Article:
August 15, 2022, 08:35:12 PM
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Topic: Carboxylate attack Histidine Proton  (Read 350 times)

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Offline helplessnerd0402

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Carboxylate attack Histidine Proton
« on: September 24, 2021, 10:32:01 AM »
I'm working on an enzyme mechanism where I start with a histidine at a net charge of zero. In the first step, histidine takes a proton from water (giving histidine a +1 charge). At the end of the reaction, histidine is still protonated and one of my products is a carboxylate. Would the carboxylate attack histidine's proton, giving me a carboxylic acid and a deprotonated histidine? The pKa for my carboxylate is around 3, while histidine has a pKa around 6, so I was unsure whether that would prevent the attack from occurring.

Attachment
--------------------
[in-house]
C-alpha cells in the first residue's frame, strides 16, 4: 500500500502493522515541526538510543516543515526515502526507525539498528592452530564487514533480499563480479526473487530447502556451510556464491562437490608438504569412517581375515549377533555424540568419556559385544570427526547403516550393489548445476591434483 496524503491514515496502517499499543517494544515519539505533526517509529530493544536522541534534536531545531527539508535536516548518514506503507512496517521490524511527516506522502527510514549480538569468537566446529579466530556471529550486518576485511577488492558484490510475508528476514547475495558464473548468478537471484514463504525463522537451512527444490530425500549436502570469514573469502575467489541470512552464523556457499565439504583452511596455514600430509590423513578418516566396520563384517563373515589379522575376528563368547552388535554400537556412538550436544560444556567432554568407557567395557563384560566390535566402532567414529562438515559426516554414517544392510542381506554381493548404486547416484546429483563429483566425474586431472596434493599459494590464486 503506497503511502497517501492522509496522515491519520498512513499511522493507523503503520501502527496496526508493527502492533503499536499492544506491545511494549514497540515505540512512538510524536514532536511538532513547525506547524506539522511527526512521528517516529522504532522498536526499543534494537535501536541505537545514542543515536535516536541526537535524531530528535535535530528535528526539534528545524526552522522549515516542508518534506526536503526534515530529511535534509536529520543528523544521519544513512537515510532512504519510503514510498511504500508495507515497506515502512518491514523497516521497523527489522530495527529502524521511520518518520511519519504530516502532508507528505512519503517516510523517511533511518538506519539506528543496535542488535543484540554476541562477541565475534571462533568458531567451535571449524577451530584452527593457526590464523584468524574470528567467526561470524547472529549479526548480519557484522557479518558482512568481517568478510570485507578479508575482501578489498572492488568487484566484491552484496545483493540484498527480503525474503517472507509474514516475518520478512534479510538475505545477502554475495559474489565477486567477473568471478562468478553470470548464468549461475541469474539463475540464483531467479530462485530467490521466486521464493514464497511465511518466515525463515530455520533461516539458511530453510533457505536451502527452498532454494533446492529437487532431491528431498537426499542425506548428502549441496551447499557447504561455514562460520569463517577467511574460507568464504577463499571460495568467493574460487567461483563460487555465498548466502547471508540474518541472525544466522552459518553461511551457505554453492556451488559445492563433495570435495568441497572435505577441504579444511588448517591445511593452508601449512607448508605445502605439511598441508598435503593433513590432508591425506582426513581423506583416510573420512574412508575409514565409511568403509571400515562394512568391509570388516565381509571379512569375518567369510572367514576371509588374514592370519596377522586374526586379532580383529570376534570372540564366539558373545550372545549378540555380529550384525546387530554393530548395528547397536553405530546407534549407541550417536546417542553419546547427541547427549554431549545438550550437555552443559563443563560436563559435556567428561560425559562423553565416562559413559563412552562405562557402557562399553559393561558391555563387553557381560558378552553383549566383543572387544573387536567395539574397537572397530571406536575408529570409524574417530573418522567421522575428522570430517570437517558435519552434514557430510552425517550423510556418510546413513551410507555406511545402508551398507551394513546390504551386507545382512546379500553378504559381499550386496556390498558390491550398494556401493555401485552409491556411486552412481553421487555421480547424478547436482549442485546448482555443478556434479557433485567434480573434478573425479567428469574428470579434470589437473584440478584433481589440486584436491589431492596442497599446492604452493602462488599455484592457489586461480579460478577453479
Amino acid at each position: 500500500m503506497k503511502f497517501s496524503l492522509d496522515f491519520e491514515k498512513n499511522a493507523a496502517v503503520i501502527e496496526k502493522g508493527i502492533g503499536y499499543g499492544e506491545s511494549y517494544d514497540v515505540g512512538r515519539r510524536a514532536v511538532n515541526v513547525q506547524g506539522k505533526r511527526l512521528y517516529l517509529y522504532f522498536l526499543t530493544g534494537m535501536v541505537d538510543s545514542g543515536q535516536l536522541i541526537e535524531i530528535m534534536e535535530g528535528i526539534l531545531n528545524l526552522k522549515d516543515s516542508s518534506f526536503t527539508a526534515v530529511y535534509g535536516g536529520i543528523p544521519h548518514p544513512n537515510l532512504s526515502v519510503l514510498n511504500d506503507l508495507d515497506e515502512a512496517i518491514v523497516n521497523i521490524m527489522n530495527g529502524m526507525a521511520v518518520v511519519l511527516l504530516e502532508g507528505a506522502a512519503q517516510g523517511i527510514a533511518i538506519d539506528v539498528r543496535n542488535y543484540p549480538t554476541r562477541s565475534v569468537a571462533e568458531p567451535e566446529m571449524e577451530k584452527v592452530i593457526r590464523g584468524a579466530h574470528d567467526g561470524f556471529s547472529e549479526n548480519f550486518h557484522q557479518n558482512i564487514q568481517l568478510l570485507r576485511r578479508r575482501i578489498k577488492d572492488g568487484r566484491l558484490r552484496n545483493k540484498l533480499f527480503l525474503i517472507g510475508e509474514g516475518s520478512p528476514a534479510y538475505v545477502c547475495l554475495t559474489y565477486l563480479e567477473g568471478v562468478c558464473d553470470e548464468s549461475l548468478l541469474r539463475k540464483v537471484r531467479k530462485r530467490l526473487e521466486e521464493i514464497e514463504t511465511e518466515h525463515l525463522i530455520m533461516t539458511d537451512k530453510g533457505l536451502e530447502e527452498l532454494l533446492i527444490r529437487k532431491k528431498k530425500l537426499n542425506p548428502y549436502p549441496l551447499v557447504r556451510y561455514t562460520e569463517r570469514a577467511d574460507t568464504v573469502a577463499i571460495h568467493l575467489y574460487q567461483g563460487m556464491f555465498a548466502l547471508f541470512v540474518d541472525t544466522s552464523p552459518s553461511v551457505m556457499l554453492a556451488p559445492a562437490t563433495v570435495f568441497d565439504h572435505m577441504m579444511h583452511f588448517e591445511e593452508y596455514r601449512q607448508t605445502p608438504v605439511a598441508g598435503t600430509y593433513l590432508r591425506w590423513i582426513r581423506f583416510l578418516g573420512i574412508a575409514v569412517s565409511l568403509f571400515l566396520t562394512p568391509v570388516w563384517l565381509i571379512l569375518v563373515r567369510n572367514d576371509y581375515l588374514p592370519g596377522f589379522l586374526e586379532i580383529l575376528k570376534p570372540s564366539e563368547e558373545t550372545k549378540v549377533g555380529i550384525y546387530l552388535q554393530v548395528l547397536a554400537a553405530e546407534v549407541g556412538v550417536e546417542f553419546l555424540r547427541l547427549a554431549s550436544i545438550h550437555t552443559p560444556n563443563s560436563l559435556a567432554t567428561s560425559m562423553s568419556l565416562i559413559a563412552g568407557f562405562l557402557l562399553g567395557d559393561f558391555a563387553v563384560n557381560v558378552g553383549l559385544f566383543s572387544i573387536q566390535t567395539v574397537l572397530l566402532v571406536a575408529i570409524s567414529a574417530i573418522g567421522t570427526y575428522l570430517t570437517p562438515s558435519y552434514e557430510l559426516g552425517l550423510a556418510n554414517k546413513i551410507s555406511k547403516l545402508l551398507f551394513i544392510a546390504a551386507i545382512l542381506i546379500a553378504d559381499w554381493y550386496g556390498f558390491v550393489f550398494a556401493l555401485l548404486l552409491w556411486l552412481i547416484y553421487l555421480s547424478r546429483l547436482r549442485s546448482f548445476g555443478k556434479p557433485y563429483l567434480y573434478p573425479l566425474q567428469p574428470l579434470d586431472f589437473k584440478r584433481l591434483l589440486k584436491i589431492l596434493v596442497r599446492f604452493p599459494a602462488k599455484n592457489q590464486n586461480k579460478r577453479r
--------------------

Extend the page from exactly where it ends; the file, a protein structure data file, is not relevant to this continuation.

Offline Babcock_Hall

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Re: Carboxylate attack Histidine Proton
« Reply #1 on: September 24, 2021, 11:38:07 AM »
There are some general principles to bear in mind.  One is that pKa values of side chains at the active site are often perturbed by several pH units.  Two is that questions like this are probably best approached on a case-by-case basis.  I studied the catalytic triad of a serine protease long ago.  What I found was that there was some evidence that the proton was unequally shared between a carboxylate and a histidine.
Mostly on the histidine, but in an unusual type of H-bond.
« Last Edit: September 24, 2021, 01:38:57 PM by Babcock_Hall »

Offline rolnor

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Re: Carboxylate attack Histidine Proton
« Reply #2 on: September 24, 2021, 01:05:53 PM »
Imidazole is a weak base so it will be a equilibrium but I think the proton will be more on the histidine.

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